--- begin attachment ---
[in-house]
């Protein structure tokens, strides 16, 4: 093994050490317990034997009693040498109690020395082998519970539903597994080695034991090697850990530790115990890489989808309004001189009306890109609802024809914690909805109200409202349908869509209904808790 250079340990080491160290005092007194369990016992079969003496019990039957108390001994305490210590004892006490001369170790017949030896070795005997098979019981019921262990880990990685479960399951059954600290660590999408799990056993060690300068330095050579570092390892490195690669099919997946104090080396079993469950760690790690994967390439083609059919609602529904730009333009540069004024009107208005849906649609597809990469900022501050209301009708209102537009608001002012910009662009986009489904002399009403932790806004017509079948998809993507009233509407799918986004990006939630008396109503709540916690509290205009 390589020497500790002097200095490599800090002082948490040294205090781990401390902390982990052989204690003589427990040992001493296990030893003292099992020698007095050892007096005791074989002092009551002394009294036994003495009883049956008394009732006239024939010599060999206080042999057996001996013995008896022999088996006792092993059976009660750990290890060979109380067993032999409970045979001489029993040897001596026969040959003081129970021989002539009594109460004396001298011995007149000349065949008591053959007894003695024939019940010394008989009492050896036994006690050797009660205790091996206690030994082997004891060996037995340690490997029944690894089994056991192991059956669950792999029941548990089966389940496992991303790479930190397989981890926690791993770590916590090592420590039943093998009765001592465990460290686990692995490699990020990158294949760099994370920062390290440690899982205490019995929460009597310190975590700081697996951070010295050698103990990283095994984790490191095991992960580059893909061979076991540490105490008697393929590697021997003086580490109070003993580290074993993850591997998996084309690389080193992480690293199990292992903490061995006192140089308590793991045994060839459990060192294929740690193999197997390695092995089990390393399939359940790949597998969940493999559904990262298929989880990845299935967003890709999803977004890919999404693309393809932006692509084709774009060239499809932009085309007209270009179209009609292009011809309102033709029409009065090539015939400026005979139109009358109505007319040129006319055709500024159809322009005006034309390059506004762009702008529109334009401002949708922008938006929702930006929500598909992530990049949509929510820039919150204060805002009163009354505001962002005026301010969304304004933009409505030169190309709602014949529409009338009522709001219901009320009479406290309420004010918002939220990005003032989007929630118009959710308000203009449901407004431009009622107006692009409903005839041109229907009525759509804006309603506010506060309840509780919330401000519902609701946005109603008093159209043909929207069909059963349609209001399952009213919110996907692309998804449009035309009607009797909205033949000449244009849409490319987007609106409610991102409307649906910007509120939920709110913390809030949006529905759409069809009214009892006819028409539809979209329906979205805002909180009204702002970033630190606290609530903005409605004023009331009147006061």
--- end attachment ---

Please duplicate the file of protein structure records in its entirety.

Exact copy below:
[in-house]
């Protein structure tokens, strides 16, 4: 093994050490317990034997009693040498109690020395082998519970539903597994080695034991090697850990530790115990890489989808309004001189009306890109609802024809914690909805109200409202349908869509209904808790 250079340990080491160290005092007194369990016992079969003496019990039957108390001994305490210590004892006490001369170790017949030896070795005997098979019981019921262990880990990685479960399951059954600290660590999408799990056993060690300068330095050579570092390892490195690669099919997946104090080396079993469950760690790690994967390439083609059919609602529904730009333009540069004024009107208005849906649609597809990469900022501050209301009708209102537009608001002012910009662009986009489904002399009403932790806004017509079948998809993507009233509407799918986004990006939630008396109503709540916690509290205009 390589020497500790002097200095490599800090002082948490040294205090781990401390902390982990052989204690003589427990040992001493296990030893003292099992020698007095050892007096005791074989002092009551002394009294036994003495009883049956008394009732006239024939010599060999206080042999057996001996013995008896022999088996006792092993059976009660750990290890060979109380067993032999409970045979001489029993040897001596026969040959003081129970021989002539009594109460004396001298011995007149000349065949008591053959007894003695024939019940010394008989009492050896036994006690050797009660205790091996206690030994082997004891060996037995340690490997029944690894089994056991192991059956669950792999029941548990089966389940496992991303790479930190397989981890926690791993770590916590090592420590039943093998009765001592465990460290686990692995490699990020990158294949760099994370920062390290440690899982205490019995929460009597310190975590700081697996951070010295050698103990990283095994984790490191095991992960580059893909061979076991540490105490008697393929590697021997003086580490109070003993580290074993993850591997998996084309690389080193992480690293199990292992903490061995006192140089308590793991045994060839459990060192294929740690193999197997390695092995089990390393399939359940790949597998969940493999559904990262298929989880990845299935967003890709999803977004890919999404693309393809932006692509084709774009060239499809932009085309007209270009179209009609292009011809309102033709029409009065090539015939400026005979139109009358109505007319040129006319055709500024159809322009005006034309390059506004762009702008529109334009401002949708922008938006929702930006929500598909992530990049949509929510820039919150204060805002009163009354505001962002005026301010969304304004933009409505030169190309709602014949529409009338009522709001219901009320009479406290309420004010918002939220990005003032989007929630118009959710308000203009449901407004431009009622107006692009409903005839041109229907009525759509804006309603506010506060309840509780919330401000519902609701946005109603008093159209043909929207069909059963349609209001399952009213919110996907692309998804449009035309009607009797909205033949000449244009849409490319987007609106409610991102409307649906910007509120939920709110913390809030949006529905759409069809009214009892006819028409539809979209329906979205805002909180009204702002970033630190606290609530903005409605004023009331009147006061």